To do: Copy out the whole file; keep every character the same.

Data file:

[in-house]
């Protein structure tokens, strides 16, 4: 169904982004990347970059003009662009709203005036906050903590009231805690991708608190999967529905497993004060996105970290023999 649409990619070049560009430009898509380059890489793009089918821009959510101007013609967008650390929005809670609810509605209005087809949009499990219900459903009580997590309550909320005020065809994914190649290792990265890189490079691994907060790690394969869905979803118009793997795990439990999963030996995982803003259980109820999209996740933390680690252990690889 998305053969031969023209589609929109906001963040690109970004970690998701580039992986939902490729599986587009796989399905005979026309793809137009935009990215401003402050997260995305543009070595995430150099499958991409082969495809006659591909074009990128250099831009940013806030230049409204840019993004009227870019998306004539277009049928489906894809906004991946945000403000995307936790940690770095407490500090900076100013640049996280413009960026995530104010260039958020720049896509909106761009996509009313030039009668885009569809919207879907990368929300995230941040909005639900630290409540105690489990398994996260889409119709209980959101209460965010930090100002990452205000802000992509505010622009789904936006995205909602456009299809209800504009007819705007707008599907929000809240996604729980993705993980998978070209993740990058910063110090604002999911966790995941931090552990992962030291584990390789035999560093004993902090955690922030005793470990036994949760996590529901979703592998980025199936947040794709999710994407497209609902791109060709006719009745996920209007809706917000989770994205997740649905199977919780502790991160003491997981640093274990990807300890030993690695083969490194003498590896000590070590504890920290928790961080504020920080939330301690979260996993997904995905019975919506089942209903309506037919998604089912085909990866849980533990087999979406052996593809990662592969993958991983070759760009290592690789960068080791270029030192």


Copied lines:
[in-house]
């Protein structure tokens, strides 16, 4: 169904982004990347970059003009662009709203005036906050903590009231805690991708608190999967529905497993004060996105970290023999 649409990619070049560009430009898509380059890489793009089918821009959510101007013609967008650390929005809670609810509605209005087809949009499990219900459903009580997590309550909320005020065809994914190649290792990265890189490079691994907060790690394969869905979803118009793997795990439990999963030996995982803003259980109820999209996740933390680690252990690889 998305053969031969023209589609929109906001963040690109970004970690998701580039992986939902490729599986587009796989399905005979026309793809137009935009990215401003402050997260995305543009070595995430150099499958991409082969495809006659591909074009990128250099831009940013806030230049409204840019993004009227870019998306004539277009049928489906894809906004991946945000403000995307936790940690770095407490500090900076100013640049996280413009960026995530104010260039958020720049896509909106761009996509009313030039009668885009569809919207879907990368929300995230941040909005639900630290409540105690489990398994996260889409119709209980959101209460965010930090100002990452205000802000992509505010622009789904936006995205909602456009299809209800504009007819705007707008599907929000809240996604729980993705993980998978070209993740990058910063110090604002999911966790995941931090552990992962030291584990390789035999560093004993902090955690922030005793470990036994949760996590529901979703592998980025199936947040794709999710994407497209609902791109060709006719009745996920209007809706917000989770994205997740649905199977919780502790991160003491997981640093274990990807300890030993690695083969490194003498590896000590070590504890920290928790961080504020920080939330301690979260996993997904995905019975919506089942209903309506037919998604089912085909990866849980533990087999979406052996593809990662592969993958991983070759760009290592690789960068080791270029030192």